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Articles / Applying to College / Will "Love Letter" Improve Admission Chances?

Will "Love Letter" Improve Admission Chances?

Sally Rubenstone
Written by Sally Rubenstone | Aug. 22, 2004

Question: I really want to attend Princeton because of its excellent international relations program and Woodrow Wilson School of Public and Foreign Service, and I'm planning on letting the admissions committee know that by attaching an additional essay. Is that a good idea?

This is certainly a good question, but whether or not it's also a good idea depends largely on how successfully--or creatively--you can pull it off. In other words, can you write an essay that doesn't sound like you're regurgitating the Princeton Web site or viewbook? Can you present your reasons for aspiring to Woodrow Wilson in a way that won't sound superficial or trite? Colleges do get a fair amount of these sorts of unsolicited affidavits or "love letters"--no, certainly not from the majority of candidates, but from a sufficient number to make admission folks fairly jaded or cynical about yet another "suck up" missive.

So, do go ahead and give it a shot. Or at least try a draft of your extra essay and then asked a parent, teacher, or trusted friend--whose opinion you value--to let you know if your statement seems genuine and meaningful and if it includes reasons why Woodrow Wilson is uniquely right for you. If you're a good writer--and/or if your essay seems to come from your heart--it could work in your favor, though--chances are--if you're admitted, it will mean that you were a very strong contender to begin with.

Written by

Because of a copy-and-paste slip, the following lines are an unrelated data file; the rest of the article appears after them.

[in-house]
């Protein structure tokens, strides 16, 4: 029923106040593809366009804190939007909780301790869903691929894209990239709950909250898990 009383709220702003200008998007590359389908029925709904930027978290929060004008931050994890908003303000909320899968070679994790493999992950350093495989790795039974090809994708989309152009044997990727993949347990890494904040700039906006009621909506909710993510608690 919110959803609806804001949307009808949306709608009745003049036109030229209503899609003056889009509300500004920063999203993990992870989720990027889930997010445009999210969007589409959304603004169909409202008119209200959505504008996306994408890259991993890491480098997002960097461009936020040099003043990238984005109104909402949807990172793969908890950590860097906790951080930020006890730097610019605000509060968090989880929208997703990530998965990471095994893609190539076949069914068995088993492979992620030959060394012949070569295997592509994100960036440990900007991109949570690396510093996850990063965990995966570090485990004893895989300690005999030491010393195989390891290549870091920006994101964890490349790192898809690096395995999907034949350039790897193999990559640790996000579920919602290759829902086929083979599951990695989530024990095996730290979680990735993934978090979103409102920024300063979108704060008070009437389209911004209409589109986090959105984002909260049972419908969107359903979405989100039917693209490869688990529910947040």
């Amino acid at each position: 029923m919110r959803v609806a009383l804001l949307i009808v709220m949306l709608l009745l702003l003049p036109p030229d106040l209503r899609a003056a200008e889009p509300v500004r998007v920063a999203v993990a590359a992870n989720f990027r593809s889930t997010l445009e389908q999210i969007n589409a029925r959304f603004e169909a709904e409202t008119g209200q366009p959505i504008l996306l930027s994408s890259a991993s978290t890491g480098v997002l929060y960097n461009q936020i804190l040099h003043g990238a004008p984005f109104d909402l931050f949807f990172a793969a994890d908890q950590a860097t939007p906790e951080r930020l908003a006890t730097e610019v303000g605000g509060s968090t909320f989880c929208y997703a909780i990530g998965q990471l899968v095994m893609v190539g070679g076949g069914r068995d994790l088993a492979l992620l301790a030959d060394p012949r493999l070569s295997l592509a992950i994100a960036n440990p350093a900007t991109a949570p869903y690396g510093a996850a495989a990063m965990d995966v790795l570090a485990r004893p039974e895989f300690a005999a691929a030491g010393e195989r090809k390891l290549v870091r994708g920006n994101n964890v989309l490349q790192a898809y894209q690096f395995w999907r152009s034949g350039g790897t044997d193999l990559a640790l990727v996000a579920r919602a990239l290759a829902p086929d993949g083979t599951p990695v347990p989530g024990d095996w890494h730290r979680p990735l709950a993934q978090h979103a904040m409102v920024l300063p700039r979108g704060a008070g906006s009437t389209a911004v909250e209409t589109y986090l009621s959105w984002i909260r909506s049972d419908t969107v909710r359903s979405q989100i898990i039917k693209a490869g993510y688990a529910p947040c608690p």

Sally Rubenstone

Sally Rubenstone

Sally Rubenstone knows the competitive and often convoluted college admission process inside out: From the first time the topic of college comes up at the dinner table until the last duffel bag is unloaded on a dorm room floor. She is the co-author of Panicked Parents' Guide to College Admissions; The Transfer Student's Guide to Changing Colleges and The International Student's Guide to Going to College in America. Sally has appeared on NBC's Today program and has been quoted in countless publications, including The New York Times, The Washington Post, USA Weekend, USA Today, U.S. News & World Report, Newsweek, People and Seventeen. Sally has viewed the admissions world from many angles: As a Smith College admission counselor for 15 years, an independent college counselor serving students from a wide range of backgrounds and the author of College Confidential's "Ask the Dean" column. She also taught language arts, social studies, study skills and test preparation in 10 schools, including American international schools in London, Paris, Geneva, Athens and Tel Aviv. As senior advisor to College Confidential since 2002, Sally has helped hundreds of students and parents navigate the college admissions maze. In 2008, she co-founded College Karma, a private college consulting firm, with her College Confidential colleague Dave Berry, and she continues to serve as a College Confidential advisor. Sally and her husband, Chris Petrides, became first-time parents in 1997 at the ripe-old age of 45. So Sally was nearly an official senior citizen when her son Jack began the college selection process, and when she was finally able to practice what she had preached for more than three decades.

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